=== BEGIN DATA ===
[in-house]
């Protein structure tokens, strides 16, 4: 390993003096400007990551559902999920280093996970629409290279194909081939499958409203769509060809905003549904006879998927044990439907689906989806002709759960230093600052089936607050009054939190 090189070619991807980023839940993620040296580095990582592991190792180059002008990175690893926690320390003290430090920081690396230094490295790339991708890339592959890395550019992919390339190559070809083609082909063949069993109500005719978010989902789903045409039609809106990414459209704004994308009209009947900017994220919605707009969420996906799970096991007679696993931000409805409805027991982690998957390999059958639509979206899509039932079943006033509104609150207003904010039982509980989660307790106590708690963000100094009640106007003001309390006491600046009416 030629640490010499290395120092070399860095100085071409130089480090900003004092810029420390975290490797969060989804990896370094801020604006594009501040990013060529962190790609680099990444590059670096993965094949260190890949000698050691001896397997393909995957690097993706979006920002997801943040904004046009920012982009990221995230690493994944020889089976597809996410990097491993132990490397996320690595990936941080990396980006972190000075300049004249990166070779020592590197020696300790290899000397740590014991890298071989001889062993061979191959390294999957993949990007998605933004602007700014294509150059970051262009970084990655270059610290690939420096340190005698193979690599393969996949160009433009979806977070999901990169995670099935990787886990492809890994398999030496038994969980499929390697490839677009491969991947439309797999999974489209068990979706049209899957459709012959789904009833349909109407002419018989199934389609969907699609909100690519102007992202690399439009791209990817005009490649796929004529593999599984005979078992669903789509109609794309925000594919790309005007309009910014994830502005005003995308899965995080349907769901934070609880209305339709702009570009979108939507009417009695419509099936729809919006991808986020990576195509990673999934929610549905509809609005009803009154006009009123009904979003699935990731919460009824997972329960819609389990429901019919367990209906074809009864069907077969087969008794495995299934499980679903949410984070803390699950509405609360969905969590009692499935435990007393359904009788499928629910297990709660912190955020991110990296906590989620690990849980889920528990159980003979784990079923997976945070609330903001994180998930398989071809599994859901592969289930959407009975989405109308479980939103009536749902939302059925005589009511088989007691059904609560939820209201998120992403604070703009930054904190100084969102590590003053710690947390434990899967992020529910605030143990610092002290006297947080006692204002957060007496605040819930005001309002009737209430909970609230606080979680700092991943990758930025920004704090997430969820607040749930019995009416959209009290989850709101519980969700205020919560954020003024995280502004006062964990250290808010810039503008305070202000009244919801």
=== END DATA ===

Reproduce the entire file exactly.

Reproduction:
[in-house]
């Protein structure tokens, strides 16, 4: 390993003096400007990551559902999920280093996970629409290279194909081939499958409203769509060809905003549904006879998927044990439907689906989806002709759960230093600052089936607050009054939190 090189070619991807980023839940993620040296580095990582592991190792180059002008990175690893926690320390003290430090920081690396230094490295790339991708890339592959890395550019992919390339190559070809083609082909063949069993109500005719978010989902789903045409039609809106990414459209704004994308009209009947900017994220919605707009969420996906799970096991007679696993931000409805409805027991982690998957390999059958639509979206899509039932079943006033509104609150207003904010039982509980989660307790106590708690963000100094009640106007003001309390006491600046009416 030629640490010499290395120092070399860095100085071409130089480090900003004092810029420390975290490797969060989804990896370094801020604006594009501040990013060529962190790609680099990444590059670096993965094949260190890949000698050691001896397997393909995957690097993706979006920002997801943040904004046009920012982009990221995230690493994944020889089976597809996410990097491993132990490397996320690595990936941080990396980006972190000075300049004249990166070779020592590197020696300790290899000397740590014991890298071989001889062993061979191959390294999957993949990007998605933004602007700014294509150059970051262009970084990655270059610290690939420096340190005698193979690599393969996949160009433009979806977070999901990169995670099935990787886990492809890994398999030496038994969980499929390697490839677009491969991947439309797999999974489209068990979706049209899957459709012959789904009833349909109407002419018989199934389609969907699609909100690519102007992202690399439009791209990817005009490649796929004529593999599984005979078992669903789509109609794309925000594919790309005007309009910014994830502005005003995308899965995080349907769901934070609880209305339709702009570009979108939507009417009695419509099936729809919006991808986020990576195509990673999934929610549905509809609005009803009154006009009123009904979003699935990731919460009824997972329960819609389990429901019919367990209906074809009864069907077969087969008794495995299934499980679903949410984070803390699950509405609360969905969590009692499935435990007393359904009788499928629910297990709660912190955020991110990296906590989620690990849980889920528990159980003979784990079923997976945070609330903001994180998930398989071809599994859901592969289930959407009975989405109308479980939103009536749902939302059925005589009511088989007691059904609560939820209201998120992403604070703009930054904190100084969102590590003053710690947390434990899967992020529910605030143990610092002290006297947080006692204002957060007496605040819930005001309002009737209430909970609230606080979680700092991943990758930025920004704090997430969820607040749930019995009416959209009290989850709101519980969700205020919560954020003024995280502004006062964990250290808010810039503008305070202000009244919801």